Caring for Your Toothbrush | BOCA RATON DENTIST

closeup on happy young woman brushing teethBrushing and flossing are two of the most important aspects of keeping your teeth and gums healthy. While dentists will recommend you brush and floss at least twice a day, it’s important to do it properly in order to receive the expected benefits. One of the keys to brushing properly is to use the right toothbrush, and to care for it properly.

While different people will prefer different styles of toothbrush – manual or electric, soft or firm – it’s generally recommended that you consider soft bristles to avoid damaging your gums. This is especially important if you are a vigorous brusher – a softer bristle will avoid damaging sensitive gum tissue, which is a common cause of receding gums. A toothbrush approved by the ADA will be most likely to hold up well under use and have a safe and effective design.

Once you’ve selected the proper toothbrush, it’s important to care for it properly. You should clean the toothbrush after each use, rinsing it with water to remove excess toothpaste and other debris. Occasionally soaking the brush in antibacterial mouthwash is also a good idea. After each use, be sure to allow the toothbrush to dry. Ideally, you should store it upright so it can drain, and to minimize the risk that airborne particles will settle on the surface.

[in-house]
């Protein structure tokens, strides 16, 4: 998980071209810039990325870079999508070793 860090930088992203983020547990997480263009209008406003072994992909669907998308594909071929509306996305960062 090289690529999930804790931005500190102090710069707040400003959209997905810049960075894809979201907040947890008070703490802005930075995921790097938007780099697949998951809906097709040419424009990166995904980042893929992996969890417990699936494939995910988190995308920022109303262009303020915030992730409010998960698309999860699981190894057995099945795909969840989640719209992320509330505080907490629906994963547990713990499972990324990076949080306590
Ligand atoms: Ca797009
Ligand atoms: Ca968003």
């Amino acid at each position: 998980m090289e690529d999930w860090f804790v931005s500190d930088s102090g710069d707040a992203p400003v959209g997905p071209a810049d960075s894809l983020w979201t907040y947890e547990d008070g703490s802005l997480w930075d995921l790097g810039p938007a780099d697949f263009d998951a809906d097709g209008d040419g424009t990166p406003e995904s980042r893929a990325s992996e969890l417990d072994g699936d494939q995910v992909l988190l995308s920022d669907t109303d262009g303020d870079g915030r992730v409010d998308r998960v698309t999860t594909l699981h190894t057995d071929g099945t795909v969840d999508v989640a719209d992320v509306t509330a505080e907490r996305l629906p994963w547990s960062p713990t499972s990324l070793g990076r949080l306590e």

From time to time, you’ll need to replace your toothbrush. Typically, you should replace your brush if it shows signs of wear, for example if bristles fall out during use. You should also consider changing brushes after a major illness, as it’s likely that you’ve contaminated the toothbrush, and will re-introduce bacteria to your body. While it may not make you sick a second time, it may prolong the illness if you continue using it as you recover. After three to four months of regular use, you should replace your toothbrush – the bristles will be starting to wear, and the relatively inexpensive price of toothbrushes should make replacement simple.

Finally, you should avoid sharing your toothbrush, even with close family members. While many families are comfortable swapping saliva, you should remember that tooth decay is bacterial in nature, and that bacteria will live on a toothbrush. In that sense, you can consider tooth decay a disease that can be transmitted from person to person. It’s in everyone’s best interest not to share toothbrushes.

For more information on oral health contact Dr. Rosenbuch at (561) 394-7888 or visit our website at http://www.cliverosenbuschdds.com/